- Point Break
Along with being a legendary 90s Keanu Reeves and Patrick Swayze film, a point break is where swell wraps around a cliff, rock or reef formation creating staggered (usually long) waves that are generally very consistent. Perfect examples of this would be Jeffreys Bay, South Africa, Raglan, New Zealand, and our very own Riberia D'Ilhas in Ericeria, Portugal. As point breaks are created by large land or reef formations, they tend to create some of the most consistent waves as you know when and where a wave is going to form and start breaking.
- Reef Break
No one knows how many there are of these in the world as the changing of a tide or season creates and destroys whether a reef break works. The expression ‘reef break' covers both an actual coral reef that causes a wave to be forced up out of the ocean, as well as rock bottom breaks. Along with being incredibly beautiful, reef breaks create clean, normally nicely shaped waves, and will be consistently the same formation depending on the swell direction.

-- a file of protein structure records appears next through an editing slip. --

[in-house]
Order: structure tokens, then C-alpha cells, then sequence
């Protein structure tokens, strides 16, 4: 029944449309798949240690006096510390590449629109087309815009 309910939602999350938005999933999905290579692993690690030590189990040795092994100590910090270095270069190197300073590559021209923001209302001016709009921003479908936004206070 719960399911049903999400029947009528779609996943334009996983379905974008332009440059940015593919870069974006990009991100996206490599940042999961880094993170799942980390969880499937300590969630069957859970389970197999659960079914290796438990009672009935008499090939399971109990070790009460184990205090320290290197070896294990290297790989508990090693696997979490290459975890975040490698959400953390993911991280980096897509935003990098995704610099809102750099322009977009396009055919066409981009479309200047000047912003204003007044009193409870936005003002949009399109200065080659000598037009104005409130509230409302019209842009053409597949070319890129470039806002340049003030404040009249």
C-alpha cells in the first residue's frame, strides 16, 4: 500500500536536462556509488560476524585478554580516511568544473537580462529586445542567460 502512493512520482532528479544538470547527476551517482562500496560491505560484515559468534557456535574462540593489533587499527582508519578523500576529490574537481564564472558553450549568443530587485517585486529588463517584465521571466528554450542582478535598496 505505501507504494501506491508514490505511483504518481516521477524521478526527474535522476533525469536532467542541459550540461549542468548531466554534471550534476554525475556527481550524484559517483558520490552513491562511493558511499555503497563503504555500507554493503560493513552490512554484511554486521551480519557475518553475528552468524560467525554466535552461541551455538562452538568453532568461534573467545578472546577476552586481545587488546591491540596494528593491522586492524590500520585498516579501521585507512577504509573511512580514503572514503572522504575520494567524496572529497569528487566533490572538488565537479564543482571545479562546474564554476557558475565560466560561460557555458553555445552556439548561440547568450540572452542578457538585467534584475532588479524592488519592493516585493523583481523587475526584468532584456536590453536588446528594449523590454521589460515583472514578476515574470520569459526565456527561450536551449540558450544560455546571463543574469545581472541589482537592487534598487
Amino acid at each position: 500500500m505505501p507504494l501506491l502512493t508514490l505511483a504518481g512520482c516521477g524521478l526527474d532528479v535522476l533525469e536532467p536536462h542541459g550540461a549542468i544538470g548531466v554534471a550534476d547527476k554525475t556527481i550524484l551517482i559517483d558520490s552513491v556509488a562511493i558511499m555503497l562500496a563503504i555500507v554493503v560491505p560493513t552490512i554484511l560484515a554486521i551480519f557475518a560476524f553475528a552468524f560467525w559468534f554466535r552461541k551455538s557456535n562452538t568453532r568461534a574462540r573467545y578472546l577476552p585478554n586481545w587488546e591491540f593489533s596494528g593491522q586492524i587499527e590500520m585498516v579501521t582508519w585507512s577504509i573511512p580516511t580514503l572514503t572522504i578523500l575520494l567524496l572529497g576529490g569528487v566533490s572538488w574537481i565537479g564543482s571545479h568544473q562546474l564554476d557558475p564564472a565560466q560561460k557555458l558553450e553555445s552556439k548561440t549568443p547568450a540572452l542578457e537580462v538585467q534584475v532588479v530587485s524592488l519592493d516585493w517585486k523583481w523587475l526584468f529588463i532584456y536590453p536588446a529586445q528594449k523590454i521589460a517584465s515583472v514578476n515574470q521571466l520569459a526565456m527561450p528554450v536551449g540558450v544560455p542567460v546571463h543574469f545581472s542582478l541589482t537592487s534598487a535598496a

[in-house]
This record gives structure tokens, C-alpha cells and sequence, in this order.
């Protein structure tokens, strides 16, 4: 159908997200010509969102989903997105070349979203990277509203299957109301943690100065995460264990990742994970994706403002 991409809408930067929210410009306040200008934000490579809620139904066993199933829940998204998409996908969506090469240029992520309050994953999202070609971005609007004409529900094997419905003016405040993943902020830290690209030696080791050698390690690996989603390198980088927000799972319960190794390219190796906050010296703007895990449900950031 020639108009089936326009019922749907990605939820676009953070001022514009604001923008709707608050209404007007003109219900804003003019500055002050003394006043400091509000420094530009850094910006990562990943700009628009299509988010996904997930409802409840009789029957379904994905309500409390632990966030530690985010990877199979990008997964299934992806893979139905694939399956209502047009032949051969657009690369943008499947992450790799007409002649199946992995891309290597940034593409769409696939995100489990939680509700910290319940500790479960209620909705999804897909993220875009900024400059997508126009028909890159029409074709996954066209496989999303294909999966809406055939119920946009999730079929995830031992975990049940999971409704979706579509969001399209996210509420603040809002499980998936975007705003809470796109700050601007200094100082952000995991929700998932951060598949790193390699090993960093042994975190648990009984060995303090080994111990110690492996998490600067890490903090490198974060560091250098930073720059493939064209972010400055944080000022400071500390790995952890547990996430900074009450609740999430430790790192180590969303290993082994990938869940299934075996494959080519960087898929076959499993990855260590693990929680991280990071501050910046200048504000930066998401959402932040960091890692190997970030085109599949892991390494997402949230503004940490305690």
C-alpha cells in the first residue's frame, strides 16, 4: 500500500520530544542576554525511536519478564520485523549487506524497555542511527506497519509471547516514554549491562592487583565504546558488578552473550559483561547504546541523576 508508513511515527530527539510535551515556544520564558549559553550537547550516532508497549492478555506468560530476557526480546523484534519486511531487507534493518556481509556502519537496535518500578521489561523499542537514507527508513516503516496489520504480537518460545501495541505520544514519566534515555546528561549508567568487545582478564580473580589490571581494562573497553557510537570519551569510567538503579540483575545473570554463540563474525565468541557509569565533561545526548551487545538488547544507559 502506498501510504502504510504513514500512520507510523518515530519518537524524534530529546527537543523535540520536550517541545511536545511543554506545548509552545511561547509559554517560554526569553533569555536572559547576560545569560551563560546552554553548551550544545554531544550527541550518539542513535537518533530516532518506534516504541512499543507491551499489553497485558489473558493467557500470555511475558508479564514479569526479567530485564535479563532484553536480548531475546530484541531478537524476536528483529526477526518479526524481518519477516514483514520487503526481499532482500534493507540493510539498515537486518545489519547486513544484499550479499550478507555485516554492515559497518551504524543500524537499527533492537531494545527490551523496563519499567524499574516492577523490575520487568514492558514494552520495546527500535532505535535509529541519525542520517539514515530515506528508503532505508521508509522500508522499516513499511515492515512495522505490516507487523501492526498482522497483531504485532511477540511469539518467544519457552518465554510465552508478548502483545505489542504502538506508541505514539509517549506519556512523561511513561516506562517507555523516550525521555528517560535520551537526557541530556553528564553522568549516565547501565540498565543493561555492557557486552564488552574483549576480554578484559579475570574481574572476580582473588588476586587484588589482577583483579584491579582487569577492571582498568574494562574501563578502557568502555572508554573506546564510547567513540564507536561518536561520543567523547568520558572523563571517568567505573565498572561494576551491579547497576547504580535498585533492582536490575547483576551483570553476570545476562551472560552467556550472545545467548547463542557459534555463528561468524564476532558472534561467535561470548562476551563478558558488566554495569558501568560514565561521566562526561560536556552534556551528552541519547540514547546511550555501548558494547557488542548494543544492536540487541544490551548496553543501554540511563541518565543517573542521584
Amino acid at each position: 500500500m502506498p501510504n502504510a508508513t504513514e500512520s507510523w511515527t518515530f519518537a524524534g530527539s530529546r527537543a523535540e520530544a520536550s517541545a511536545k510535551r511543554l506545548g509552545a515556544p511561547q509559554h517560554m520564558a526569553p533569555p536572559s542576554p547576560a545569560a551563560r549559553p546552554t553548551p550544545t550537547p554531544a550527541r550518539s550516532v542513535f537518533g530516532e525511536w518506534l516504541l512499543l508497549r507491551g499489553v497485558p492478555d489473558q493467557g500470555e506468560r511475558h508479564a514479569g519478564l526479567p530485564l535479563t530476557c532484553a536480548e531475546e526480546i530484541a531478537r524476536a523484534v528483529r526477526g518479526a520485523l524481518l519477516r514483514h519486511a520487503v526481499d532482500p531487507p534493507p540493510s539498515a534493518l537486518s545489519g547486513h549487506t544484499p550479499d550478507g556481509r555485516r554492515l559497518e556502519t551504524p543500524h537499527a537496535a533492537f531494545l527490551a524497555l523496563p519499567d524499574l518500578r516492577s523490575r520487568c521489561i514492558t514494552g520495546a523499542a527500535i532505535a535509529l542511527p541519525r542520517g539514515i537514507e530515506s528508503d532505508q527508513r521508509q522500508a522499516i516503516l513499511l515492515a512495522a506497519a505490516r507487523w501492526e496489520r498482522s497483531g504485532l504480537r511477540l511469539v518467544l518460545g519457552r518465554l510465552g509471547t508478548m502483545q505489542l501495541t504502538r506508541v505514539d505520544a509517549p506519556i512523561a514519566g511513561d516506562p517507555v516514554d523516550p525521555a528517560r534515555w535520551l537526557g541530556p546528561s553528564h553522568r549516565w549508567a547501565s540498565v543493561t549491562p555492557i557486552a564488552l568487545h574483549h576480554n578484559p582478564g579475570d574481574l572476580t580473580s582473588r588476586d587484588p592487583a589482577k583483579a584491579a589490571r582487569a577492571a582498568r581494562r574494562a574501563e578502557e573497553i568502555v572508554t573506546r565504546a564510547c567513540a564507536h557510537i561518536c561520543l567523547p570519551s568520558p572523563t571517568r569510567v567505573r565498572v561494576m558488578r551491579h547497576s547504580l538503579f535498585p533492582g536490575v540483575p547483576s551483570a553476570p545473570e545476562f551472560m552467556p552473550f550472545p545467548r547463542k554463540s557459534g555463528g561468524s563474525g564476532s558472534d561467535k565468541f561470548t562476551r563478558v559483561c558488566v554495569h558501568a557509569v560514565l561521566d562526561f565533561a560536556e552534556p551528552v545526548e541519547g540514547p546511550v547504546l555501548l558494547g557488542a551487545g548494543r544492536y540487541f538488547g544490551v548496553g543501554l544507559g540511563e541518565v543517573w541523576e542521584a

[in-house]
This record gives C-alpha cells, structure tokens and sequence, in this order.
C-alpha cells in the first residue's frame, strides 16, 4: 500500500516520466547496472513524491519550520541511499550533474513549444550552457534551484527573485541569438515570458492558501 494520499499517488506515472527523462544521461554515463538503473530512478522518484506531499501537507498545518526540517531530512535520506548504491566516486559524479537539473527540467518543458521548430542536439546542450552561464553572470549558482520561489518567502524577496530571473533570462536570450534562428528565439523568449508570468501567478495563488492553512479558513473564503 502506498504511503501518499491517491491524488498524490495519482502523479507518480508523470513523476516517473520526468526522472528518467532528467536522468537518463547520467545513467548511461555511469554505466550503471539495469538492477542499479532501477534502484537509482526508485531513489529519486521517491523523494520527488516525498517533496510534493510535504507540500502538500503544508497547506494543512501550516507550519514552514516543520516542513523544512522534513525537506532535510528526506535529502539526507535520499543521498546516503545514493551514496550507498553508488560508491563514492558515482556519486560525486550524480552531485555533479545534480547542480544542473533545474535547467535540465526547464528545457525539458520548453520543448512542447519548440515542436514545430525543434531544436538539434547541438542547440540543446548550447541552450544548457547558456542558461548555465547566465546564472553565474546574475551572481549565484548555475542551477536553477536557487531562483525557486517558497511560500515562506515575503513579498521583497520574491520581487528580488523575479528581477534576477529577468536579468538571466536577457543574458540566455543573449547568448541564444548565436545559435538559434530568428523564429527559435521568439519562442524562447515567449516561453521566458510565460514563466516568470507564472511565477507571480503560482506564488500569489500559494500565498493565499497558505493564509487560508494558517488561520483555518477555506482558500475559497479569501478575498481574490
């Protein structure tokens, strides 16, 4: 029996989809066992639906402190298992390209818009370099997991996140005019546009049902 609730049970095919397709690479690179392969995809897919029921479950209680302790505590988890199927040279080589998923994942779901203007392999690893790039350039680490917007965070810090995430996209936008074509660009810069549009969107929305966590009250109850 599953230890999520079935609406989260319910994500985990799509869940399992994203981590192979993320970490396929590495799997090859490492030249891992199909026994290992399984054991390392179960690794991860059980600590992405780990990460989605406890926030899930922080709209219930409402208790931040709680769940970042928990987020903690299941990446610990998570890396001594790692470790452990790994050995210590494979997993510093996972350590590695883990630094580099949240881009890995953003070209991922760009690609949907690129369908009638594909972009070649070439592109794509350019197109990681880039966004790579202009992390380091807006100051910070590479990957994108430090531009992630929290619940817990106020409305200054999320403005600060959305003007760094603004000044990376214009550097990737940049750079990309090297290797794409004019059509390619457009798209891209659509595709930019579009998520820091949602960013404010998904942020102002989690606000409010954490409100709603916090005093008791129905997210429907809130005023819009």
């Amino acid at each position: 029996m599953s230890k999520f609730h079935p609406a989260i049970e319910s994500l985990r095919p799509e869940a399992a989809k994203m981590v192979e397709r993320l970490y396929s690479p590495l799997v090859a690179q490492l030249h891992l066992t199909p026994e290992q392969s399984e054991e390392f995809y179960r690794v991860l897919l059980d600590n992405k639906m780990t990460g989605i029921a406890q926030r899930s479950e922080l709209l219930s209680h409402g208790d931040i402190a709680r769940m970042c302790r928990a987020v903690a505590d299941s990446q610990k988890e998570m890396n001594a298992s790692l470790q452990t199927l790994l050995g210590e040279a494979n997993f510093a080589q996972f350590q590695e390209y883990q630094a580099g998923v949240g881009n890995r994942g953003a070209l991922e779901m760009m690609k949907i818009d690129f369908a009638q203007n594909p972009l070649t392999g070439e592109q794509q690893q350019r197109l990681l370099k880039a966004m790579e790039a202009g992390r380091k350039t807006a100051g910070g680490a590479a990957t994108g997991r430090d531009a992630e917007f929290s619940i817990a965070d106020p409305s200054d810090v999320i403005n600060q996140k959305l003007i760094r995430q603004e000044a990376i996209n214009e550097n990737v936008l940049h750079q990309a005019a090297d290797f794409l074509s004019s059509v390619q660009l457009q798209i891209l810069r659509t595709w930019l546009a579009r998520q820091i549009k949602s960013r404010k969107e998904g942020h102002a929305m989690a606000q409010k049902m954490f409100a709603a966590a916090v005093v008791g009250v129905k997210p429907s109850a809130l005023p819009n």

- Beach Break
It sounds like a cheesy name for a holiday, but beach breaks are one of the best breaks to learn to surf in. The waves found at a beach break are created by the sand of the beach on the ocean floor, so even if you touch the seabed, the sand is soft (unlike sharp reef or rock). Beach breaks are changeable with the tides and seasons just like reef breaks, so depending on the season some spots will work, whereas others may have disappeared only to come back the next season. The changing waves are formed as the sand shifts around, so new peaks and waves can form all the time.